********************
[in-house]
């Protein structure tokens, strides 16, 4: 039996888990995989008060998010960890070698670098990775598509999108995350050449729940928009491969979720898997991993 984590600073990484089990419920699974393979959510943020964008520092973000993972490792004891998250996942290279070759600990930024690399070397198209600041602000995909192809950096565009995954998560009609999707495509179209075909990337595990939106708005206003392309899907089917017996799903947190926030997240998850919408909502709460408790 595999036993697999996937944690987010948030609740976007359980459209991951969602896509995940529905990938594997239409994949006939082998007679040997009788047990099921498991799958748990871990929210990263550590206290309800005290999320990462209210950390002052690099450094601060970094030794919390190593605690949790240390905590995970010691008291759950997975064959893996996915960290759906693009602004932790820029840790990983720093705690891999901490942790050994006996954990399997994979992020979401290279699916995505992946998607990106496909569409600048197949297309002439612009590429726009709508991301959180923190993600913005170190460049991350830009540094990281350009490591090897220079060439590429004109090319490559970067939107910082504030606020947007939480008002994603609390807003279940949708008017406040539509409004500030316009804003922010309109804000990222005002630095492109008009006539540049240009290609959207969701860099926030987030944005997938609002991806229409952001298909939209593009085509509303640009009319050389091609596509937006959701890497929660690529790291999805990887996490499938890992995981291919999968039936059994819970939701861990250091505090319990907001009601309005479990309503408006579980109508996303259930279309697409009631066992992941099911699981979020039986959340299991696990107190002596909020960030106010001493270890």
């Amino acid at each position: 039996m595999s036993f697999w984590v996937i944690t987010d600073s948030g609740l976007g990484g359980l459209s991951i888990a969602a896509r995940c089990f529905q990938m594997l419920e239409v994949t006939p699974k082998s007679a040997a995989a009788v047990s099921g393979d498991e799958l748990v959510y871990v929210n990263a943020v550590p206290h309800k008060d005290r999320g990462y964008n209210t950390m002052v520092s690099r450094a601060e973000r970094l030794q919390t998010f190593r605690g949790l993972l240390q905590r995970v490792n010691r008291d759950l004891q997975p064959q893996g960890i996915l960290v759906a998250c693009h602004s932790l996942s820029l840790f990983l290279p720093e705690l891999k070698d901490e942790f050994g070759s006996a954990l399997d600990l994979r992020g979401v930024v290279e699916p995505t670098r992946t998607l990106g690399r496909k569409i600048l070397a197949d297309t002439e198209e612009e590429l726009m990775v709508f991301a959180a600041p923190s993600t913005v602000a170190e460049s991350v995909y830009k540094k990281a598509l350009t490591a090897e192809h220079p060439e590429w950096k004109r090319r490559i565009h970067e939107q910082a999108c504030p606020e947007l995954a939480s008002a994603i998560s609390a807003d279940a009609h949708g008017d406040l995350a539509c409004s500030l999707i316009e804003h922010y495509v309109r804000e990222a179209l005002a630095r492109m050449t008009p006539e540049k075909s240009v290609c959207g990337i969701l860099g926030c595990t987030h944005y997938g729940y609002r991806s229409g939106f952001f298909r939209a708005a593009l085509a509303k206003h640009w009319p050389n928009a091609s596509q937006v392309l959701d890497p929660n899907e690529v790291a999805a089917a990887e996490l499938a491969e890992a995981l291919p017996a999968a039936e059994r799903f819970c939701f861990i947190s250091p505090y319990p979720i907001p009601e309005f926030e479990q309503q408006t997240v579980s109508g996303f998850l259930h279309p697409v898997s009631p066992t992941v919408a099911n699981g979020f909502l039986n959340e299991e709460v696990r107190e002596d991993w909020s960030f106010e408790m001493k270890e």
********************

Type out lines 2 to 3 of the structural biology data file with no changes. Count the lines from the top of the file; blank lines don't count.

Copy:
């Protein structure tokens, strides 16, 4: 039996888990995989008060998010960890070698670098990775598509999108995350050449729940928009491969979720898997991993 984590600073990484089990419920699974393979959510943020964008520092973000993972490792004891998250996942290279070759600990930024690399070397198209600041602000995909192809950096565009995954998560009609999707495509179209075909990337595990939106708005206003392309899907089917017996799903947190926030997240998850919408909502709460408790 595999036993697999996937944690987010948030609740976007359980459209991951969602896509995940529905990938594997239409994949006939082998007679040997009788047990099921498991799958748990871990929210990263550590206290309800005290999320990462209210950390002052690099450094601060970094030794919390190593605690949790240390905590995970010691008291759950997975064959893996996915960290759906693009602004932790820029840790990983720093705690891999901490942790050994006996954990399997994979992020979401290279699916995505992946998607990106496909569409600048197949297309002439612009590429726009709508991301959180923190993600913005170190460049991350830009540094990281350009490591090897220079060439590429004109090319490559970067939107910082504030606020947007939480008002994603609390807003279940949708008017406040539509409004500030316009804003922010309109804000990222005002630095492109008009006539540049240009290609959207969701860099926030987030944005997938609002991806229409952001298909939209593009085509509303640009009319050389091609596509937006959701890497929660690529790291999805990887996490499938890992995981291919999968039936059994819970939701861990250091505090319990907001009601309005479990309503408006579980109508996303259930279309697409009631066992992941099911699981979020039986959340299991696990107190002596909020960030106010001493270890």
């Amino acid at each position: 039996m595999s036993f697999w984590v996937i944690t987010d600073s948030g609740l976007g990484g359980l459209s991951i888990a969602a896509r995940c089990f529905q990938m594997l419920e239409v994949t006939p699974k082998s007679a040997a995989a009788v047990s099921g393979d498991e799958l748990v959510y871990v929210n990263a943020v550590p206290h309800k008060d005290r999320g990462y964008n209210t950390m002052v520092s690099r450094a601060e973000r970094l030794q919390t998010f190593r605690g949790l993972l240390q905590r995970v490792n010691r008291d759950l004891q997975p064959q893996g960890i996915l960290v759906a998250c693009h602004s932790l996942s820029l840790f990983l290279p720093e705690l891999k070698d901490e942790f050994g070759s006996a954990l399997d600990l994979r992020g979401v930024v290279e699916p995505t670098r992946t998607l990106g690399r496909k569409i600048l070397a197949d297309t002439e198209e612009e590429l726009m990775v709508f991301a959180a600041p923190s993600t913005v602000a170190e460049s991350v995909y830009k540094k990281a598509l350009t490591a090897e192809h220079p060439e590429w950096k004109r090319r490559i565009h970067e939107q910082a999108c504030p606020e947007l995954a939480s008002a994603i998560s609390a807003d279940a009609h949708g008017d406040l995350a539509c409004s500030l999707i316009e804003h922010y495509v309109r804000e990222a179209l005002a630095r492109m050449t008009p006539e540049k075909s240009v290609c959207g990337i969701l860099g926030c595990t987030h944005y997938g729940y609002r991806s229409g939106f952001f298909r939209a708005a593009l085509a509303k206003h640009w009319p050389n928009a091609s596509q937006v392309l959701d890497p929660n899907e690529v790291a999805a089917a990887e996490l499938a491969e890992a995981l291919p017996a999968a039936e059994r799903f819970c939701f861990i947190s250091p505090y319990p979720i907001p009601e309005f926030e479990q309503q408006t997240v579980s109508g996303f998850l259930h279309p697409v898997s009631p066992t992941v919408a099911n699981g979020f909502l039986n959340e299991e709460v696990r107190e002596d991993w909020s960030f106010e408790m001493k270890e």